ATLANTA — Jared Goff trudged to the Los Angeles Rams‘ bench, his face a mask of confusion and despair while the Patriots celebrated their interception behind him.
Sean McVay left the sideline and leaned into his ear. The coach didn’t say much, but he encouraged his quarterback to learn from the Rams’ offensive flop.
McVay and Goff are likely to be together for many more years, and they hope they’ll remember their embarrassing 13-3 loss in the Super Bowl on Sunday night as a springboard to the future, not the crushing flop that it felt like immediately afterward.
Goff’s 19-of-38 performance for 229 yards and a key fourth-quarter interception played a large role in the Rams’ defeat, but almost nothing went right for a team that has been frequently brilliant with the ball in its hands. A remarkable year ended with a big-game performance that looked nothing like most of the past two seasons while the Rams matched the lowest-scoring performance in Super Bowl history.
The Rams led the NFL in points per game over the past two seasons, yet they became just the second team in NFL history to fail to score a touchdown in the Super Bowl.
"It’s the toughest loss I ever had," Goff said. "It kills. It’s terrible. It’s a game I wish I would have played better. I wish I could have a million plays back."
Casual football fans who hadn’t watched the Rams during the past two years would have no idea how they got to the Super Bowl after watching this tentative, inconsistent performance.
All of Los Angeles’ recent success came to a weird anticlimax at Mercedes-Benz Stadium with its lowest-scoring performance in 36 games under the 33-year-old head coach.
Los Angeles managed just 260 yards, got only 14 first downs — just six in the first three quarters — and punted a season-high nine times. But even putting the raw numbers aside, the Rams’ miserable execution left them looking unprepared for a stellar defensive game plan from Bill Belichick.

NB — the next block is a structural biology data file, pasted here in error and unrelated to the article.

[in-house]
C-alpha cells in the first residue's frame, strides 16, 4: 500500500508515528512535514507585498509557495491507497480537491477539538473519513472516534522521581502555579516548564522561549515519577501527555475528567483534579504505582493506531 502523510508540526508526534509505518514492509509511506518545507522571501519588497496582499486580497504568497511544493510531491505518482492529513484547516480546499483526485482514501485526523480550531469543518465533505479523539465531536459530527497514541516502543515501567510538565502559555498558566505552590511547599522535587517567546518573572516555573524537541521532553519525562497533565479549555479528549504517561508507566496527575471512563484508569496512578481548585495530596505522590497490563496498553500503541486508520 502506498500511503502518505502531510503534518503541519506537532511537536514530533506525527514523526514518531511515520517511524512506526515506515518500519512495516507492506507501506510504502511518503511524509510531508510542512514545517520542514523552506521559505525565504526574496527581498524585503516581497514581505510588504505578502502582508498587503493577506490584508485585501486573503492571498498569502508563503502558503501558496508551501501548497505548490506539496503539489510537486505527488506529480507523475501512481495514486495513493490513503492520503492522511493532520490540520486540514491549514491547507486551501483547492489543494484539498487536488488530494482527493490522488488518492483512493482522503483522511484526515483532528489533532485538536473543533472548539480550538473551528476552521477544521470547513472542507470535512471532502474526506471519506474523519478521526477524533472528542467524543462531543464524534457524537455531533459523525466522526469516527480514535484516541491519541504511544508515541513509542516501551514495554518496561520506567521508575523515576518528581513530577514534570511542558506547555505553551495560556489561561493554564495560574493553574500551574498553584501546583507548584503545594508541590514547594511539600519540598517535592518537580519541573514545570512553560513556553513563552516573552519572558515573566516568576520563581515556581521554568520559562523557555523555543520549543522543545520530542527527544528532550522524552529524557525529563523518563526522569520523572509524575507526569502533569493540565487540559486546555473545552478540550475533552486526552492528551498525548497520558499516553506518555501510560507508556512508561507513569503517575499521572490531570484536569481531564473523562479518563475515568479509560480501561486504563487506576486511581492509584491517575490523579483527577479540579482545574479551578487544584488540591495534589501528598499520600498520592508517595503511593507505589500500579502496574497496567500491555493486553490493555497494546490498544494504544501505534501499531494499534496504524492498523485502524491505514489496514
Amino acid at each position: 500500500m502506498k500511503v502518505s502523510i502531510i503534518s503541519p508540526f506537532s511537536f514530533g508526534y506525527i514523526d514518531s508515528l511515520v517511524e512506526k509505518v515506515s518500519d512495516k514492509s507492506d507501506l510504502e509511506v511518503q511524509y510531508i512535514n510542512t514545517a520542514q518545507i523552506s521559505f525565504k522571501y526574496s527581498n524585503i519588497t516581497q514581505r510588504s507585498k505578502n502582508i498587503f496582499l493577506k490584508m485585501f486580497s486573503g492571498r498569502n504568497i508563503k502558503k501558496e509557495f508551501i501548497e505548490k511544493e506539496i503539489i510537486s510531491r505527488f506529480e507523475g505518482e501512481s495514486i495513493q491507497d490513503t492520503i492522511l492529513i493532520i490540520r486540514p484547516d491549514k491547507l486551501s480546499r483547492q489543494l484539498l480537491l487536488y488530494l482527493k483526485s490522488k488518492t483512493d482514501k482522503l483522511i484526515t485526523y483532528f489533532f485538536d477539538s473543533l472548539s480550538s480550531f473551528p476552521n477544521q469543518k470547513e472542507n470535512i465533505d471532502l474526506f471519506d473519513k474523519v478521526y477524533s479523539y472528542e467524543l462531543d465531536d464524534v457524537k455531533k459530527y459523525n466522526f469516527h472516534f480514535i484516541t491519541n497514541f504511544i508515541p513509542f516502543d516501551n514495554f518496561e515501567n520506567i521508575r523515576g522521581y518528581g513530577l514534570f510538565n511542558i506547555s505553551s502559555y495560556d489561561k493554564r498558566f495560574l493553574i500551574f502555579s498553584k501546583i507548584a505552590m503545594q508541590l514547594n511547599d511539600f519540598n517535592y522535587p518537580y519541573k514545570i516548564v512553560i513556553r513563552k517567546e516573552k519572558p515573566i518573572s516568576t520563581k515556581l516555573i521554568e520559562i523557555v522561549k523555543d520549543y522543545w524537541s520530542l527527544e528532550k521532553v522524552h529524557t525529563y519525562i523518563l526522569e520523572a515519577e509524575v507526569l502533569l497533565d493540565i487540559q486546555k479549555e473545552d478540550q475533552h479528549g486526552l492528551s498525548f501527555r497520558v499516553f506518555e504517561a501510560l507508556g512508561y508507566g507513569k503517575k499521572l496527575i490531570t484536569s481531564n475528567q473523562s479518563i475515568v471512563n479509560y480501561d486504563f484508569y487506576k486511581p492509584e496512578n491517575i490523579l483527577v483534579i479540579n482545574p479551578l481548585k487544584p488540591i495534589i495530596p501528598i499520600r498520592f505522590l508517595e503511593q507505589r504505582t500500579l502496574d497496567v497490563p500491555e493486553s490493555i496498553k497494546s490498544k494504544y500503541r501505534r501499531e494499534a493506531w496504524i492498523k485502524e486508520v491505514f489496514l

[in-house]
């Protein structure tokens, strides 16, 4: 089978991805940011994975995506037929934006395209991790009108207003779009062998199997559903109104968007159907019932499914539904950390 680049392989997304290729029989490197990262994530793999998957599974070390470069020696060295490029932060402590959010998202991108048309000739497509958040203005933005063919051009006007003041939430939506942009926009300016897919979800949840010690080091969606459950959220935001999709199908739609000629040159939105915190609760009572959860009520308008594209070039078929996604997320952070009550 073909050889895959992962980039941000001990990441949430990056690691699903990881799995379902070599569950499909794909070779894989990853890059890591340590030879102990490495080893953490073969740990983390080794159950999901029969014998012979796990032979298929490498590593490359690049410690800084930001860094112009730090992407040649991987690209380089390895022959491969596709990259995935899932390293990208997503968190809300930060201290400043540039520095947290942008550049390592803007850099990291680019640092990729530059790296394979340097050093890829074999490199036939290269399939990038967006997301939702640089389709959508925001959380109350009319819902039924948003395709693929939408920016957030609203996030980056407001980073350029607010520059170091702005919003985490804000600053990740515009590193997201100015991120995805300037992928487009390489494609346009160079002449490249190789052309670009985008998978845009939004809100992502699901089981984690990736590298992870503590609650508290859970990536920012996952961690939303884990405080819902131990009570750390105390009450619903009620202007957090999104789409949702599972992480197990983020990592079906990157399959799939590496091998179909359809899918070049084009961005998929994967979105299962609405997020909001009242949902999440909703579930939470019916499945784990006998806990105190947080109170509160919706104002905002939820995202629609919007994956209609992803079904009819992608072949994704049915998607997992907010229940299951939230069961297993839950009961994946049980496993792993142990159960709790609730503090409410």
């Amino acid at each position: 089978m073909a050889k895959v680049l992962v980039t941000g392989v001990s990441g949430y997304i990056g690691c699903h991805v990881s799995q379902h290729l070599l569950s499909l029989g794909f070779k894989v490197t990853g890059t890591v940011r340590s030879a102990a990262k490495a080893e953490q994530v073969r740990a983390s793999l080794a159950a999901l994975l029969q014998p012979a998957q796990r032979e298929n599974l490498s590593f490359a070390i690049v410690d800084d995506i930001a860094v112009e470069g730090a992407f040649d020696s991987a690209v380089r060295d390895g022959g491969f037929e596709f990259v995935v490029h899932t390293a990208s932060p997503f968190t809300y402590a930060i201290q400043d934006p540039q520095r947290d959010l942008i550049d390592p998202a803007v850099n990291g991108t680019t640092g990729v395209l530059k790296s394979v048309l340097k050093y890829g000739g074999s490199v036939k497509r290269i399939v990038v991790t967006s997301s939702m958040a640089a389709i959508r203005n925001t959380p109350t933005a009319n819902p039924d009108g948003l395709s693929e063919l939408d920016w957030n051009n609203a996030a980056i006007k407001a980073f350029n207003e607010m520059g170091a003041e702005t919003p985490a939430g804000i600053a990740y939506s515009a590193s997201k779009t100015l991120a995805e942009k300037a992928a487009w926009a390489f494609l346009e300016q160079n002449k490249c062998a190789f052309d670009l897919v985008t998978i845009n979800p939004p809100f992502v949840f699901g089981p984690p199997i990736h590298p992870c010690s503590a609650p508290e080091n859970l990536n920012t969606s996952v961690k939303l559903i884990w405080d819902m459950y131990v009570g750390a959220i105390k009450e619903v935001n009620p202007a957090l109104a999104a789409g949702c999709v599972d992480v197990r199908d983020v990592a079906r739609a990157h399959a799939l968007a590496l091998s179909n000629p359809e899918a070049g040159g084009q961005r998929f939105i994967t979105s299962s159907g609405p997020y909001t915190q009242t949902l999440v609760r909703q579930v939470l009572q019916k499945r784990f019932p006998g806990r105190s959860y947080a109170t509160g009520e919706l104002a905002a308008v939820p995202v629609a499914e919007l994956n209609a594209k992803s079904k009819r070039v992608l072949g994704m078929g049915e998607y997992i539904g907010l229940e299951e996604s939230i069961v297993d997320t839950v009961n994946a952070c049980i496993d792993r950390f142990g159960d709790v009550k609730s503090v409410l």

"I’m pretty numb right now, but definitely I got outcoached," McVay said. "I didn’t do nearly a good enough job for our football team. … This one is going to stick with you. It just stings in your gut."
Though Goff’s teammates and coaches refused to blame him, Los Angeles’ 24-year-old quarterback had one of the rougher performances in Super Bowl history. Along with his 19 incompletions, he was sacked four times and finished with a 57.9 passer rating.
Goff’s ability to execute McVay’s offensive innovations and clever play-calling put the Rams (15-4) back in the Super Bowl for the first time in 17 years. His highs have been outstanding, but his lows are frequently disheartening — and this game appeared to be among his worst.
The Rams all seemed to know exactly what New England had done against them defensively. The Pats showed deceptive fronts before the snap, and they frequently retreated into zone pass defences that forced Goff to find open receivers in a confusing coverage.
Although McVay strenuously blamed his play-calling for putting his players in untenable positions, Goff realized he needed to make more consistent throws and better decisions, particularly at the line of scrimmage. His underthrown pick near the New England end zone crushed the Rams’ hopes for a tying touchdown with 4:17 to play.
Goff had only nine completions in the first three quarters before getting 10 more in the fourth while the Rams’ rally fell short.
"We were moving the ball well at times, but we just couldn’t get that one play," Goff said. "We know what type of offence we have, and to not be able to show that, it’s tough."
The Rams’ first eight drives in the Super Bowl ended in punts and resulted in only 72 net yards. Johnny Hekker punted for the eighth time early in the third quarter, a record for punts in a game during McVay’s two seasons.
Despite their ineptitude, the Rams’ defence was playing brilliantly. Los Angeles still could have taken the lead late in the third quarter when Brandin Cooks broke wide open on a post route, but he stood waving in the end zone while Goff saw him too late and uncorked a throw that took far too long to get there, allowing New England to knock it down.
"I was surprised he was that wide-open," Goff said. "I tried to get it to him as quickly as I could. It was too late."
Goff was in the midst of his best drive right before his interception. He hit Josh Reynolds in perfect stride for an 11-yard gain and a first down with just over five minutes left, and he found Robert Woods with another beautiful long pass on the next snap.
But under pressure from blitzing Duron Harmon, Goff wound up and flung a high pass in the general direction of Cooks. The ball was underthrown, and Cooks lost a fight for the ball with Stephon Gilmore, who picked it off.
Just like everyone in the Rams’ locker room, Cooks took the blame on himself.
"I’m great enough to make that play," Cooks said. "I’ve still got to make it, no matter what."